Provenance variation in fuchsia (Fuchsia excorticata) in relation to palatability to possums
- Landcare Research, P.O. Box 69, Lincoln, Canterbury, New Zealand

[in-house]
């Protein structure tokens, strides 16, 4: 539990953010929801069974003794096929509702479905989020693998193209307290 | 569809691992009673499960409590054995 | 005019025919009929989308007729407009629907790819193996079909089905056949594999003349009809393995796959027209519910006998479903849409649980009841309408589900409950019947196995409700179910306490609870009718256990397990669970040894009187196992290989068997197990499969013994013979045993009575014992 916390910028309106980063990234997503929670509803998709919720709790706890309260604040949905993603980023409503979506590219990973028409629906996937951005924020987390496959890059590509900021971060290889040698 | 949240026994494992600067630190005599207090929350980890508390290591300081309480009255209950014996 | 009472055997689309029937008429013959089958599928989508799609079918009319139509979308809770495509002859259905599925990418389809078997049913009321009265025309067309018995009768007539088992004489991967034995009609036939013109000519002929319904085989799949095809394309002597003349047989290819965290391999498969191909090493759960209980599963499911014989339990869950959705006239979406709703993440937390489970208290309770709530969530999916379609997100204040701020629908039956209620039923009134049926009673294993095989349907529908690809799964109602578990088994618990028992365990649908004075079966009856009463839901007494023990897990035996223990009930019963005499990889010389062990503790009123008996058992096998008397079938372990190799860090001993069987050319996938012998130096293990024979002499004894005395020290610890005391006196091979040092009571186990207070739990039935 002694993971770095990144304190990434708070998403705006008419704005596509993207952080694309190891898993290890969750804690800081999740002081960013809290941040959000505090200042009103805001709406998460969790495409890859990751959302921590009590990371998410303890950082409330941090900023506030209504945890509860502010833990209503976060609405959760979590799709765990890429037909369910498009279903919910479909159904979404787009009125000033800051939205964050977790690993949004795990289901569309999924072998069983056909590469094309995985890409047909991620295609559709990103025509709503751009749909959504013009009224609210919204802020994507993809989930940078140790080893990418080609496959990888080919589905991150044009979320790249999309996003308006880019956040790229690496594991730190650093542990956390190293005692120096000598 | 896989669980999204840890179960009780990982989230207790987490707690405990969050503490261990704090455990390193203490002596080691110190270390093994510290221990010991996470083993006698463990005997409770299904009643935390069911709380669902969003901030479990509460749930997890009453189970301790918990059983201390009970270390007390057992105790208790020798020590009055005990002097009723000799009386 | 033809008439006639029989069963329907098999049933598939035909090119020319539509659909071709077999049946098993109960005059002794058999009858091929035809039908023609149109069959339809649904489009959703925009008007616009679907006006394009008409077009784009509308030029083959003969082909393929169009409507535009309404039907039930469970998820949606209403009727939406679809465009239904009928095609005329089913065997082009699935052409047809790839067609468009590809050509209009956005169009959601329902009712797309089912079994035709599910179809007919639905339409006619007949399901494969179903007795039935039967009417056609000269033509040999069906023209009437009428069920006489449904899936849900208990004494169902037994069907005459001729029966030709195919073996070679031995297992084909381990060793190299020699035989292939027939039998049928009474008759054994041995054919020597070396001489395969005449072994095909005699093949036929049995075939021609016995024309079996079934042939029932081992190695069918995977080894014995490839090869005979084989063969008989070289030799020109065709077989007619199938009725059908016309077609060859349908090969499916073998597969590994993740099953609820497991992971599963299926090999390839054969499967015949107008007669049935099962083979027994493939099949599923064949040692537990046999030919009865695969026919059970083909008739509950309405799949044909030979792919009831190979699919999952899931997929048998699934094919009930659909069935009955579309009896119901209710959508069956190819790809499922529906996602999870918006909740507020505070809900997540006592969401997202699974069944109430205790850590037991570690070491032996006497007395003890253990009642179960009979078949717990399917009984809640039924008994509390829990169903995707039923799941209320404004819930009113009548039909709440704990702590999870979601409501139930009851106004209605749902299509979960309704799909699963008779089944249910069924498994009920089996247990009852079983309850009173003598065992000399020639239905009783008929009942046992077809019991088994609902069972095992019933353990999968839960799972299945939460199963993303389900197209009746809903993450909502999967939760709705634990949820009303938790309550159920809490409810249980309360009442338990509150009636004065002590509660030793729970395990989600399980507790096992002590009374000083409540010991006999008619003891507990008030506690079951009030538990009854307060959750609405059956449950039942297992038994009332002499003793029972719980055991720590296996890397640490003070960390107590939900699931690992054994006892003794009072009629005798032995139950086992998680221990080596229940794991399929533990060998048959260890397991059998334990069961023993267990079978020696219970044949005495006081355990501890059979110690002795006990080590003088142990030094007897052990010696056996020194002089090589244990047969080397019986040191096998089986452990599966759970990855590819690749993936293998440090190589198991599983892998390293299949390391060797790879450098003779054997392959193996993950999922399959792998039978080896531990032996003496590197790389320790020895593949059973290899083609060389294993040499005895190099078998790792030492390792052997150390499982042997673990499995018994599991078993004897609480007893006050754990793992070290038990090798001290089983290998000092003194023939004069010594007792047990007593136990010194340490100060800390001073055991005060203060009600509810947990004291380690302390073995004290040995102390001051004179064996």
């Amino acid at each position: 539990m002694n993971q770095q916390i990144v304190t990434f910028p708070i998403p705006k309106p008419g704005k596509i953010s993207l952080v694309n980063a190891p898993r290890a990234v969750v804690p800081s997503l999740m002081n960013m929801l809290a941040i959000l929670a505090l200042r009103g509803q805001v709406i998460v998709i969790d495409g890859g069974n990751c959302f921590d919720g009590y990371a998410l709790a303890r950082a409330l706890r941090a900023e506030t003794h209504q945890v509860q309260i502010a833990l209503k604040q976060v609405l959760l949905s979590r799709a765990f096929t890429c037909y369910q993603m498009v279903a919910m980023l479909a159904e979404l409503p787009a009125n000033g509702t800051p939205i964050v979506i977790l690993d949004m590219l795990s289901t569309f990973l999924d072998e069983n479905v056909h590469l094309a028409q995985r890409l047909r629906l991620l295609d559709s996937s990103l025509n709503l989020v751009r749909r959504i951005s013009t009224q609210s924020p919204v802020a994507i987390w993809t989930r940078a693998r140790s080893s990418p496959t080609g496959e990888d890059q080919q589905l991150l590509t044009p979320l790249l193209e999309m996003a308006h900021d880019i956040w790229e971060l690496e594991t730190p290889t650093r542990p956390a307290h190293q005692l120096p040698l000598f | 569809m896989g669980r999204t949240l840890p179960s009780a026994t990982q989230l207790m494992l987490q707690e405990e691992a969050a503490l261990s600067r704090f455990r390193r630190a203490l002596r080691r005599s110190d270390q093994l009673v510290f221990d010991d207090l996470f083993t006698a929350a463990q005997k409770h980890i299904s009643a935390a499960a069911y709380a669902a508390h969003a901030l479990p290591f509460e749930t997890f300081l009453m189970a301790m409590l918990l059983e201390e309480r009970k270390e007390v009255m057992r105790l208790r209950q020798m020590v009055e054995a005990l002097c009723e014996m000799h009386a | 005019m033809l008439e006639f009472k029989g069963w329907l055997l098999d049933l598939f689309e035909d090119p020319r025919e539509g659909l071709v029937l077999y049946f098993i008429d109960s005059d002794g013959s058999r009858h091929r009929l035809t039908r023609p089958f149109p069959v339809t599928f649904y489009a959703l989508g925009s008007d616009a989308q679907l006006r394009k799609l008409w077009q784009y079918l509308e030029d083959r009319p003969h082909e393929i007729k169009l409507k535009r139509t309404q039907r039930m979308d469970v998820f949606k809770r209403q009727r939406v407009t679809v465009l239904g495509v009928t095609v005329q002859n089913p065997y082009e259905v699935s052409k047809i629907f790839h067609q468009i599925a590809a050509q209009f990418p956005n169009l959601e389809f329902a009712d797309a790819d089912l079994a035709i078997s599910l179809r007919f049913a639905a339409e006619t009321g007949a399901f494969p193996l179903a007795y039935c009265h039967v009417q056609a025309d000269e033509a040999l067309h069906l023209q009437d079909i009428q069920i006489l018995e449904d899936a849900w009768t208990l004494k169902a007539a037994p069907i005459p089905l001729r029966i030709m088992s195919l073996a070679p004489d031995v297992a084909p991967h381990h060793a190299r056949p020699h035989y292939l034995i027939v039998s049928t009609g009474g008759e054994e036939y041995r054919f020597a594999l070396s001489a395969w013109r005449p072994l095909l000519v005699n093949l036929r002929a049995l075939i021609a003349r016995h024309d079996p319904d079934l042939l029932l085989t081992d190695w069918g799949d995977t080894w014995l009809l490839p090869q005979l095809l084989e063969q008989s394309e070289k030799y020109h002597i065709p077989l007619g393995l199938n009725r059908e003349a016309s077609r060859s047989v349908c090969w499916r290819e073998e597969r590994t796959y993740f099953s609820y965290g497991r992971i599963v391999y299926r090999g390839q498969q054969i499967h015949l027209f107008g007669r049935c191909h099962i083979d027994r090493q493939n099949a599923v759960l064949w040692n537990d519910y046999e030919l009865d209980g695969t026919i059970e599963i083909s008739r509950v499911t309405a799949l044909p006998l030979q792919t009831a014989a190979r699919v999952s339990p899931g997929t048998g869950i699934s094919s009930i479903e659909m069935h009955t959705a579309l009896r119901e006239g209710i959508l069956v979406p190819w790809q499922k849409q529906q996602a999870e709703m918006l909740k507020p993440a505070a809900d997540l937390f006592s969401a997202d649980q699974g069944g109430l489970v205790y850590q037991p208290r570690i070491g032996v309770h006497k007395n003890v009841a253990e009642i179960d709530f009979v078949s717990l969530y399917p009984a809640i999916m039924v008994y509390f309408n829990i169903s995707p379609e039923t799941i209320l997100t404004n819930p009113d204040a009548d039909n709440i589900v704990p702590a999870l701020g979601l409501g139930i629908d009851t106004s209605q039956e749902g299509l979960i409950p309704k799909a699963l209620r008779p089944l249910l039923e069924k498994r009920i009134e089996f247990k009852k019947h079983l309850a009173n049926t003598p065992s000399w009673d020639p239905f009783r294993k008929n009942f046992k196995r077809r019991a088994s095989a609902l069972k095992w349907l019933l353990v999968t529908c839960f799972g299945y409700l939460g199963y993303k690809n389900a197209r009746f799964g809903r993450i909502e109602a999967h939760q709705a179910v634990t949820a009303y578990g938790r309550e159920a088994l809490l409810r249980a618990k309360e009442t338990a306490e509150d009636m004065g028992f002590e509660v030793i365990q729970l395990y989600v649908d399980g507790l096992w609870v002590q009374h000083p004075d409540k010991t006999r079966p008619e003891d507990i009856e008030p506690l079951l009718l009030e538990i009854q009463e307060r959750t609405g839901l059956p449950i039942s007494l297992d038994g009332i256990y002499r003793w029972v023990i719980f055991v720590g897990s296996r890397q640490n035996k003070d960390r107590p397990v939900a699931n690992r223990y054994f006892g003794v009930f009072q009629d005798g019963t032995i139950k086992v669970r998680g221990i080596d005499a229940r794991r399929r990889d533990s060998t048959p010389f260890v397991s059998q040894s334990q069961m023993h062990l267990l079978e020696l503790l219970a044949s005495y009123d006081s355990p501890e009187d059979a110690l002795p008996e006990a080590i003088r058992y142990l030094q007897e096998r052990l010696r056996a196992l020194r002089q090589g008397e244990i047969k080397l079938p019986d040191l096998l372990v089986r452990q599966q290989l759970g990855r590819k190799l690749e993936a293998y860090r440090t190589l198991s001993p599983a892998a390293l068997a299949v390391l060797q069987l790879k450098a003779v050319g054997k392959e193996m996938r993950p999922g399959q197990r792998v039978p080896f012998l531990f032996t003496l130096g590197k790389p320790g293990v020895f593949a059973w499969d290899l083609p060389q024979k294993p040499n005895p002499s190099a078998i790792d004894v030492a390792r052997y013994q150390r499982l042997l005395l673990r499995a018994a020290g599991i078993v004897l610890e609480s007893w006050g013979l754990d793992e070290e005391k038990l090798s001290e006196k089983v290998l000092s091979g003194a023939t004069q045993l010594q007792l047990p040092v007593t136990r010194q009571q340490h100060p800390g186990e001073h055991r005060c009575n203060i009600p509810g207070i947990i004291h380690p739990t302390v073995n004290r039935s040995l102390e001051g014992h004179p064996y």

Fuchsia (Fuchsia excorticata) has been heavily browsed and often killed by brushtail possums (Trichosurus vulpecula) in many New Zealand indigenous forests, but remains healthy at some sites despite long histories of possum occupation. To determine whether fuchsia varied genetically in its palatability to possums, material from six widely dispersed stands (provenances) was propagated, and leaf chemistry, leaf morphology, growth rate, and palatability to captive possums was compared. Leaf specific gravity, nitrogen, and phosphorous levels in field-collected foliage varied between palatable and apparently unpalatable provenances of fuchsia. However, these variables, and palatability to captive possums, were similar in propagated material from all provenances. To test the hypothesis that selective browsing had eliminated the more palatable or susceptible genotypes at sites where possums have been present for long periods. we tested the relationship between variation within provenances of measured variables and length of possum occupation at each site, but no significant relationships were found. These results suggest that phenotypic or situational differences rather than genetic variation between the six provenances may help explain observed regional differences in fuchsia health.